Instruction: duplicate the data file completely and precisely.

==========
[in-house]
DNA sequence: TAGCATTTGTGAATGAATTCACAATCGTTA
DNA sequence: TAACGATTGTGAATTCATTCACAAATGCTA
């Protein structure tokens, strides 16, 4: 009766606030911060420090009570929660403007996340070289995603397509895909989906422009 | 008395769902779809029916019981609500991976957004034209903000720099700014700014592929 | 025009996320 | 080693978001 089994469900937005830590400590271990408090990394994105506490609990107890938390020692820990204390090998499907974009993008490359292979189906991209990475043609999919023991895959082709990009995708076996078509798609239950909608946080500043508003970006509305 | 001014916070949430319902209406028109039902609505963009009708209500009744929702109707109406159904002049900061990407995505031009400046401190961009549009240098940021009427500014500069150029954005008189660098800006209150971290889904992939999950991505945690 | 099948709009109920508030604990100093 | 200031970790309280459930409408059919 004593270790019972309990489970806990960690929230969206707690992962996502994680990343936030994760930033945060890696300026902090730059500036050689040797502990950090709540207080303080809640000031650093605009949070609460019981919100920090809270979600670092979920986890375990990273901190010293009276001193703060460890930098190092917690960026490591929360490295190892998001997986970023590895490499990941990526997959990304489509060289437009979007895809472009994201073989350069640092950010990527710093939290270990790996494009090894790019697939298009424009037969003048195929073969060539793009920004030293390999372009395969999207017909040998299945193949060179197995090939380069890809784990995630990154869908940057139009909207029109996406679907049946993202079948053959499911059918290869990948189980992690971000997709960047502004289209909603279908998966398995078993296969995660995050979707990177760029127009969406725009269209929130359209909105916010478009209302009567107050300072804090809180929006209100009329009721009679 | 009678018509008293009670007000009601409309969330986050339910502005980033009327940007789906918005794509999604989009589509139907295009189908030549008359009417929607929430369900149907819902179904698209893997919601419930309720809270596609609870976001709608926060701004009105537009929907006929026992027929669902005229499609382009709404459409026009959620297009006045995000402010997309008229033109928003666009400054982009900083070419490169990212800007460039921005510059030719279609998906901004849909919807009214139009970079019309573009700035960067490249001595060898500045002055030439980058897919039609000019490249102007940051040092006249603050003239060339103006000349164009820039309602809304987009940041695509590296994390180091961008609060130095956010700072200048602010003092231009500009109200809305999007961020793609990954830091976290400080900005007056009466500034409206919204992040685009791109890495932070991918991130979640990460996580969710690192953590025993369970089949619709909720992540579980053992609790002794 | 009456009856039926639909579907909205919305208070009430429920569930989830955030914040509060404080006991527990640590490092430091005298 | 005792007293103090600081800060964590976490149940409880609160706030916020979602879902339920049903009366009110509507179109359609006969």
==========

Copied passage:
[in-house]
DNA sequence: TAGCATTTGTGAATGAATTCACAATCGTTA
DNA sequence: TAACGATTGTGAATTCATTCACAAATGCTA
């Protein structure tokens, strides 16, 4: 009766606030911060420090009570929660403007996340070289995603397509895909989906422009 | 008395769902779809029916019981609500991976957004034209903000720099700014700014592929 | 025009996320 | 080693978001 089994469900937005830590400590271990408090990394994105506490609990107890938390020692820990204390090998499907974009993008490359292979189906991209990475043609999919023991895959082709990009995708076996078509798609239950909608946080500043508003970006509305 | 001014916070949430319902209406028109039902609505963009009708209500009744929702109707109406159904002049900061990407995505031009400046401190961009549009240098940021009427500014500069150029954005008189660098800006209150971290889904992939999950991505945690 | 099948709009109920508030604990100093 | 200031970790309280459930409408059919 004593270790019972309990489970806990960690929230969206707690992962996502994680990343936030994760930033945060890696300026902090730059500036050689040797502990950090709540207080303080809640000031650093605009949070609460019981919100920090809270979600670092979920986890375990990273901190010293009276001193703060460890930098190092917690960026490591929360490295190892998001997986970023590895490499990941990526997959990304489509060289437009979007895809472009994201073989350069640092950010990527710093939290270990790996494009090894790019697939298009424009037969003048195929073969060539793009920004030293390999372009395969999207017909040998299945193949060179197995090939380069890809784990995630990154869908940057139009909207029109996406679907049946993202079948053959499911059918290869990948189980992690971000997709960047502004289209909603279908998966398995078993296969995660995050979707990177760029127009969406725009269209929130359209909105916010478009209302009567107050300072804090809180929006209100009329009721009679 | 009678018509008293009670007000009601409309969330986050339910502005980033009327940007789906918005794509999604989009589509139907295009189908030549008359009417929607929430369900149907819902179904698209893997919601419930309720809270596609609870976001709608926060701004009105537009929907006929026992027929669902005229499609382009709404459409026009959620297009006045995000402010997309008229033109928003666009400054982009900083070419490169990212800007460039921005510059030719279609998906901004849909919807009214139009970079019309573009700035960067490249001595060898500045002055030439980058897919039609000019490249102007940051040092006249603050003239060339103006000349164009820039309602809304987009940041695509590296994390180091961008609060130095956010700072200048602010003092231009500009109200809305999007961020793609990954830091976290400080900005007056009466500034409206919204992040685009791109890495932070991918991130979640990460996580969710690192953590025993369970089949619709909720992540579980053992609790002794 | 009456009856039926639909579907909205919305208070009430429920569930989830955030914040509060404080006991527990640590490092430091005298 | 005792007293103090600081800060964590976490149940409880609160706030916020979602879902339920049903009366009110509507179109359609006969």